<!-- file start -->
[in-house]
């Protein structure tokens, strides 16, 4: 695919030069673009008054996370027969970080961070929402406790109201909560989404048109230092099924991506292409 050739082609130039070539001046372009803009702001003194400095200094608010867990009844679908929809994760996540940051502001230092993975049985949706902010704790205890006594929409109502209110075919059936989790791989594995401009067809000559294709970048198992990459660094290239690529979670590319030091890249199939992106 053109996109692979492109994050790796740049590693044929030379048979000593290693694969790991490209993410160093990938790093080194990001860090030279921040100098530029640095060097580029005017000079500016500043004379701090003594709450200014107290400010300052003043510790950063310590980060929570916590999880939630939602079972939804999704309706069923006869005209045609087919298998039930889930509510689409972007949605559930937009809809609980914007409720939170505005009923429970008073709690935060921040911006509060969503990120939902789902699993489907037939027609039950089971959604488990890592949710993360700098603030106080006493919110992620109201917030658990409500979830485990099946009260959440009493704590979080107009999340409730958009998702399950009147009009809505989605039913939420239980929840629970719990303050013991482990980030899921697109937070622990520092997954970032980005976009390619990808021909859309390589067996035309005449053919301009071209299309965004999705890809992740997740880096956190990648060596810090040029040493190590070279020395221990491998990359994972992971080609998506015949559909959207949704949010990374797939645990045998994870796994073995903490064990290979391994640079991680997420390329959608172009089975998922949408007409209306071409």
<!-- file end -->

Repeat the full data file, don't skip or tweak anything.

[in-house]
């Protein structure tokens, strides 16, 4: 695919030069673009008054996370027969970080961070929402406790109201909560989404048109230092099924991506292409 050739082609130039070539001046372009803009702001003194400095200094608010867990009844679908929809994760996540940051502001230092993975049985949706902010704790205890006594929409109502209110075919059936989790791989594995401009067809000559294709970048198992990459660094290239690529979670590319030091890249199939992106 053109996109692979492109994050790796740049590693044929030379048979000593290693694969790991490209993410160093990938790093080194990001860090030279921040100098530029640095060097580029005017000079500016500043004379701090003594709450200014107290400010300052003043510790950063310590980060929570916590999880939630939602079972939804999704309706069923006869005209045609087919298998039930889930509510689409972007949605559930937009809809609980914007409720939170505005009923429970008073709690935060921040911006509060969503990120939902789902699993489907037939027609039950089971959604488990890592949710993360700098603030106080006493919110992620109201917030658990409500979830485990099946009260959440009493704590979080107009999340409730958009998702399950009147009009809505989605039913939420239980929840629970719990303050013991482990980030899921697109937070622990520092997954970032980005976009390619990808021909859309390589067996035309005449053919301009071209299309965004999705890809992740997740880096956190990648060596810090040029040493190590070279020395221990491998990359994972992971080609998506015949559909959207949704949010990374797939645990045998994870796994073995903490064990290979391994640079991680997420390329959608172009089975998922949408007409209306071409």